Skip to Main content Skip to Navigation
Journal articles

Compassionate use of interventions: results of a European Clinical Research Infrastructures Network (ECRIN) survey of ten European countries.

Kate Whitfield 1, * Karl-Heinz Huemer 2 Diana Winter 3 Steffen Thirstrup 4 Christian Libersa 5 Béatrice Barraud 6 Christine Kubiak 7 Lea Stankovski 7 Xina Grählert 8 Gabriele Dreier 9 Sebastian Geismann 9 Wolfgang Kuchinke 10 Anke Strenge-Hesse 11 Zsuza Temesvari 12 Gyorgy Blasko 13 Gabriella Kardos 13 Timothy O'Brien 14 Margaret Cooney 14 Siobhan Gaynor 14 Arrigo Schieppati 15 Mariantonia Serrano 16 Fernando de Andres 16 Nuria Sanz 17 Raquel Hernández 17 Germán Kreis 17 Charlotte Asker-Hagelberg 18 Hanna Johansson 18 Adeeba Asghar 19 Jean-Marc Husson 20 Jacques Demotes 7 Christian Gluud 1 
Abstract : BACKGROUND: 'Compassionate use' programmes allow medicinal products that are not authorised, but are in the development process, to be made available to patients with a severe disease who have no other satisfactory treatment available to them. We sought to understand how such programmes are regulated in ten European Union countries. METHODS: The European Clinical Research Infrastructures Network (ECRIN) conducted a comprehensive survey on clinical research regulatory requirements, including questions on regulations of 'compassionate use' programmes. Ten European countries, covering approximately 70% of the EU population, were included in the survey (Austria, Denmark, France, Germany, Hungary, Ireland, Italy, Spain, Sweden, and the UK). RESULTS: European Regulation 726/2004/EC is clear on the intentions of 'compassionate use' programmes and aimed to harmonise them in the European Union. The survey reveals that different countries have adopted different requirements and that 'compassionate use' is not interpreted in the same way across Europe. Four of the ten countries surveyed have no formal regulatory system for the programmes. We discuss the need for 'compassionate use' programmes and their regulation where protection of patients is paramount. CONCLUSIONS: 'Compassionate use' is a misleading term and should be replaced with 'expanded access'. There is a need for expanded access programmes in order to serve the interests of seriously ill patients who have no other treatment options. To protect these patients, European legislation needs to be more explicit and informative with regard to the regulatory requirements, restrictions, and responsibilities in expanded access programmes.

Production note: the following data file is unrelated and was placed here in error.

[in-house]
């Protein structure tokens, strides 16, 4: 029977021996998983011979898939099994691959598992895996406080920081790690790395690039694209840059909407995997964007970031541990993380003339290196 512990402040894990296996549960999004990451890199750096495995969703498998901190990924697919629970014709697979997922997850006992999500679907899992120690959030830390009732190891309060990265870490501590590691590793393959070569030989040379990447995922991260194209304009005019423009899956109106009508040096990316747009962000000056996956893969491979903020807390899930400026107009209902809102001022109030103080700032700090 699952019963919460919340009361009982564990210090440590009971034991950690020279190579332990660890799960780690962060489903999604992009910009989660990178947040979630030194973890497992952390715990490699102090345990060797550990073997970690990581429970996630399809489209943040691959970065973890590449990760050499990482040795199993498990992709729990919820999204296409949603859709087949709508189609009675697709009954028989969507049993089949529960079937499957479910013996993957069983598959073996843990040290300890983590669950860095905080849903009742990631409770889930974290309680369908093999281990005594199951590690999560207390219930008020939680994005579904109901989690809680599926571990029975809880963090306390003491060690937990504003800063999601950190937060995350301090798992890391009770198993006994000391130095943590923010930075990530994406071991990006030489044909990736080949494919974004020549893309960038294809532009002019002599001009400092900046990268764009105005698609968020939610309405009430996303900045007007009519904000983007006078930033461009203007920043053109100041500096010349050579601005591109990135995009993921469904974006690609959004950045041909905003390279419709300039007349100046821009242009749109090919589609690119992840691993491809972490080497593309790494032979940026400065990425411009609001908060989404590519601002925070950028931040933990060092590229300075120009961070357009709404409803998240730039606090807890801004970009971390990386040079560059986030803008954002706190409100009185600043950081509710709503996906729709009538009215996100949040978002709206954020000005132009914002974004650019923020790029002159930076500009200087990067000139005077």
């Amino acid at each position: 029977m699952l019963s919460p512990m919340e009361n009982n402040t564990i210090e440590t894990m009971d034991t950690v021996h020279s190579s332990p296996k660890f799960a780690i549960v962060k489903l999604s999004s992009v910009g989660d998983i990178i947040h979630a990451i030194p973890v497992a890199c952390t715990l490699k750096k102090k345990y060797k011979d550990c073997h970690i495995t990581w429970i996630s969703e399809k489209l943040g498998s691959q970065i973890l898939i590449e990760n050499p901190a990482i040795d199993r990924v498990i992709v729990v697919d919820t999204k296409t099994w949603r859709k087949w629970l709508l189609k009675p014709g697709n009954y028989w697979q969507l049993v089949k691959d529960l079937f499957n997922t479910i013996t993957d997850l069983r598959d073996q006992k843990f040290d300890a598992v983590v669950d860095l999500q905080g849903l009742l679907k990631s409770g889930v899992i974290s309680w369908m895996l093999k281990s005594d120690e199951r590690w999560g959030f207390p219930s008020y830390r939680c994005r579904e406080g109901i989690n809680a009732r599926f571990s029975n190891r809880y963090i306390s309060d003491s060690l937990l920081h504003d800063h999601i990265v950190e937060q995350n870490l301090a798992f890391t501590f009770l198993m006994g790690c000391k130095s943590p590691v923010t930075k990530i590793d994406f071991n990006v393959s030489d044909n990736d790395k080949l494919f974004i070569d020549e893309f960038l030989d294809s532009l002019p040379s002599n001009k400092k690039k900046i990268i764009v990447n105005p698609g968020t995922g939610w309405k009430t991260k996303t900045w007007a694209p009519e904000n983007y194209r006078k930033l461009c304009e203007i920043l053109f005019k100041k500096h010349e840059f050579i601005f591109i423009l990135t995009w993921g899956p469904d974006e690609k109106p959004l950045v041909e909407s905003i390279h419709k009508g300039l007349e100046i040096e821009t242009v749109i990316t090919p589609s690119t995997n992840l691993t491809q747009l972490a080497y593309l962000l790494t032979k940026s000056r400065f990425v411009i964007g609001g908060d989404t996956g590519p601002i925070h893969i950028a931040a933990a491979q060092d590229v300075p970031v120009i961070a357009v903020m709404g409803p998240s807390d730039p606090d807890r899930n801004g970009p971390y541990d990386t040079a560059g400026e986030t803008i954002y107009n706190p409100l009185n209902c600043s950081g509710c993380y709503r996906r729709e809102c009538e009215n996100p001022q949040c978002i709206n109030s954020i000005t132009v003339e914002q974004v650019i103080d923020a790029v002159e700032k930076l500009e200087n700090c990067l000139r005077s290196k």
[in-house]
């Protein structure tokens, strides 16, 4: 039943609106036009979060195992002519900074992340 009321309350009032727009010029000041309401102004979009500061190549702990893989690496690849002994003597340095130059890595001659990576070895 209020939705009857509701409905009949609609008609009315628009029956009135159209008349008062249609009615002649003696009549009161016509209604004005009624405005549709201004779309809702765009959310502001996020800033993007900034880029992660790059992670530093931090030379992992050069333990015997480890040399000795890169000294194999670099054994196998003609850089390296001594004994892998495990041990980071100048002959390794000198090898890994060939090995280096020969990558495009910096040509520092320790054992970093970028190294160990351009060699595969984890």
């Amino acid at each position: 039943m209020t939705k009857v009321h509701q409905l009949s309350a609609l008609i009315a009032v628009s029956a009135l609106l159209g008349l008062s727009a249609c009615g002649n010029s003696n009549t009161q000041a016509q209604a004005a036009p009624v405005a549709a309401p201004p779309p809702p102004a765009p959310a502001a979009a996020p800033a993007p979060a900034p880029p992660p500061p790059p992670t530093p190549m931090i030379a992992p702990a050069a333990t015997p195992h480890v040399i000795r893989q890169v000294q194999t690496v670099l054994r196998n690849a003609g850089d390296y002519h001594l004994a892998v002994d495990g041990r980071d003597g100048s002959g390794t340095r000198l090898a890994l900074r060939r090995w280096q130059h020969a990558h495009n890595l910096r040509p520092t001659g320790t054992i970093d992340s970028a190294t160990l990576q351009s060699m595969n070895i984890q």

Document type :
Journal articles
Complete list of metadata

https://www.hal.inserm.fr/inserm-00663712
Contributor : Ed. BMC Connect in order to contact the contributor
Submitted on : Friday, January 27, 2012 - 2:13:54 PM
Last modification on : Friday, October 29, 2021 - 9:42:03 AM
Long-term archiving on: : Monday, November 19, 2012 - 3:06:36 PM

Identifiers

Collections

Citation

Kate Whitfield, Karl-Heinz Huemer, Diana Winter, Steffen Thirstrup, Christian Libersa, et al.. Compassionate use of interventions: results of a European Clinical Research Infrastructures Network (ECRIN) survey of ten European countries.. Trials, BioMed Central, 2010, 11 (1), pp.104. ⟨10.1186/1745-6215-11-104⟩. ⟨inserm-00663712⟩

Share

Metrics

Record views

418

Files downloads

1109